What stands out about this election? Speaking of cynicism, I have to admit that my own reaction to news of David Cameron's all through the night campaigning was to assume it had been arranged by the party managers not to increase contact with the voters but to make him seem young and vigorous in comparison to the older, greyer Gordon Brown. You see, it gets to us all.
In the aftermath of the 'bigotgate'  incident, the Prime Minister's own assertions that he had "misunderstood" what Mrs Gillian Duffy had said to him earlier in Rochdale hardly had the ring of authenticity about it (again, rather than taking his word for it, I'm preferring the cynical response) and one actually fears for the future of the democratic process when "celebrity endorsements" are considered to be a factor in swaying people's voting intentions. Eddie Izzard, Michael Caine? Some girl from the cast of Eastenders?
And in the interests of balance, isn't there something rather curious about parading Professor Richard Dawkins as a supporter of the LibDems, the successors of the party once supported by Father Stanton and G.K.Chesterton? Who are they hoping to appeal to, the bigoted, ill-informed, aggressively atheist community?  Definitely one to keep quiet about.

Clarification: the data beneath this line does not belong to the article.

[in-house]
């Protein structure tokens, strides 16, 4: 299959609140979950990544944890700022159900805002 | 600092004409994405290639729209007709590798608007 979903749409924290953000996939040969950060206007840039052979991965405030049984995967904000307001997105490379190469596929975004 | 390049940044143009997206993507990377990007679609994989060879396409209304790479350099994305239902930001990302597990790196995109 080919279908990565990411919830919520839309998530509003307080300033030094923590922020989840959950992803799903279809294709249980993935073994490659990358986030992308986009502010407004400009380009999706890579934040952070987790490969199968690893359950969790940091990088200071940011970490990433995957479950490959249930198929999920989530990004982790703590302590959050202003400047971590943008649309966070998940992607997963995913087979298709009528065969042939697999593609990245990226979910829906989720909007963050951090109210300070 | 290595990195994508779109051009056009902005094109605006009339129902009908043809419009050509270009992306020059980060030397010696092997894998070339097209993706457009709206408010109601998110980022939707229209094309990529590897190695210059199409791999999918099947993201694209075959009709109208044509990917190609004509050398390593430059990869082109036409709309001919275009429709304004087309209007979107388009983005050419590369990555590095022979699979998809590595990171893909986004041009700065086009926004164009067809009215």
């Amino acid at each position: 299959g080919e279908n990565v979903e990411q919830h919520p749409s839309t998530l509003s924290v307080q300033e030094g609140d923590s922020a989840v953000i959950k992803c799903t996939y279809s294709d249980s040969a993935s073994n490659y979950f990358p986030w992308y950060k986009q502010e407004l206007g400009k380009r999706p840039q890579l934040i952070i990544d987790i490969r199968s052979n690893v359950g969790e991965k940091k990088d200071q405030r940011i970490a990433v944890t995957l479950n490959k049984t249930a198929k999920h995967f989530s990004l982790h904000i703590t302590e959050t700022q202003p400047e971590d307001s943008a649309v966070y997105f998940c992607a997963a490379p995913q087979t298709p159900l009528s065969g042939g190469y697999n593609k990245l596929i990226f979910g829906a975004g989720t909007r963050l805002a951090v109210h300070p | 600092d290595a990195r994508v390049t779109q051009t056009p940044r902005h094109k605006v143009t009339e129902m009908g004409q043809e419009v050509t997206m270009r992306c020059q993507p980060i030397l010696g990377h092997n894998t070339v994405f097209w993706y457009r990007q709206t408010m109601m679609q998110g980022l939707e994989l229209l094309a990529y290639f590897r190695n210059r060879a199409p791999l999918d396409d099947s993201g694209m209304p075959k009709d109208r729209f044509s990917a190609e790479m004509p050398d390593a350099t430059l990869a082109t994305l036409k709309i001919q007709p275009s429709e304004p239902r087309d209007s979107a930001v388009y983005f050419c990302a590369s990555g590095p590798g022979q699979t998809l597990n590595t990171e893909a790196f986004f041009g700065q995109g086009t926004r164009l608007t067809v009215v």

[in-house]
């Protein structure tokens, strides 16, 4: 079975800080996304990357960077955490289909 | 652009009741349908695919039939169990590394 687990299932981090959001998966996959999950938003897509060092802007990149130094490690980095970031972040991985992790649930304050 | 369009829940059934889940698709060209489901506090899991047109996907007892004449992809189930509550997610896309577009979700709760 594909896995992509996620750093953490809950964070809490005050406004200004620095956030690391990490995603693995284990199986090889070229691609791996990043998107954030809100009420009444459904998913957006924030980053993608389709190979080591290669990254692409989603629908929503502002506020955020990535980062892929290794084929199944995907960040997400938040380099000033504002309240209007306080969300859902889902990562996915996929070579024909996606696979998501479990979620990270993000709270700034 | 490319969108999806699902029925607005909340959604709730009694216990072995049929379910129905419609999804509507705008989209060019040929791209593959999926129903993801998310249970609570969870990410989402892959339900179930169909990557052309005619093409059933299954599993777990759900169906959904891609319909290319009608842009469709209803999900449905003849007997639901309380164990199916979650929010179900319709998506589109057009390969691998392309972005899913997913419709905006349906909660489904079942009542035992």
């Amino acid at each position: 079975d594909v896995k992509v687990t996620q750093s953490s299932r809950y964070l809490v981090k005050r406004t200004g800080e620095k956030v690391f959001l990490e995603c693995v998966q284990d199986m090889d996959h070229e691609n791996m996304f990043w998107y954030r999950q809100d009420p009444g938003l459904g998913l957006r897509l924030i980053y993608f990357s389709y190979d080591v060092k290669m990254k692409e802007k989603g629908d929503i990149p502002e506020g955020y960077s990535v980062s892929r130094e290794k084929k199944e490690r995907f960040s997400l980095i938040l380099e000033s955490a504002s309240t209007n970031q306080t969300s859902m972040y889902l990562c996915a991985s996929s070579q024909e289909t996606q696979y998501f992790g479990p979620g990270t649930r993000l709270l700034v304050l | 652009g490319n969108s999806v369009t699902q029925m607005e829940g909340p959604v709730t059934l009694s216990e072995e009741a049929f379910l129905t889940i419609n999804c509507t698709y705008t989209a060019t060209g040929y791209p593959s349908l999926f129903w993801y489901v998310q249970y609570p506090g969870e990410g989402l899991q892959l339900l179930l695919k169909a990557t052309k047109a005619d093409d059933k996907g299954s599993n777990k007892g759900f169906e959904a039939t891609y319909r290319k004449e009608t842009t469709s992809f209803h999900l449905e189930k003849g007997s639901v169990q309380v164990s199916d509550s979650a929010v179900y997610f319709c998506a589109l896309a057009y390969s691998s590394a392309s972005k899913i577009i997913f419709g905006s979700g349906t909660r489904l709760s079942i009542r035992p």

Anyway, I've made my cynical way down to the village hall and cast my vote. I'm told business has been brisk. Now comes the interesting bit.

Saturday, 1 May 2010

May Morning

Te Deum Patrem colimus,
Te Laudibus prosequimus,
qui corpus cibo reficis,
coelesti mentem gratia.

Te adoramus, O Jesu,
Te, Fili unigenite,
Te, qui non dedignatus es
subire claustra Virginis.

Actus in crucem, factus est
irato Deo victima
per te, Salvator unice
vitae spes nobis rediit.

Tibi, aeterne Spiritus
cuius afflatu peperit
infantem Deum Maria,
aeternum benedicimus.

Triune Deus, hominum
salutis auctor optime,
immensum hoc mysterium
orante lingua canimus.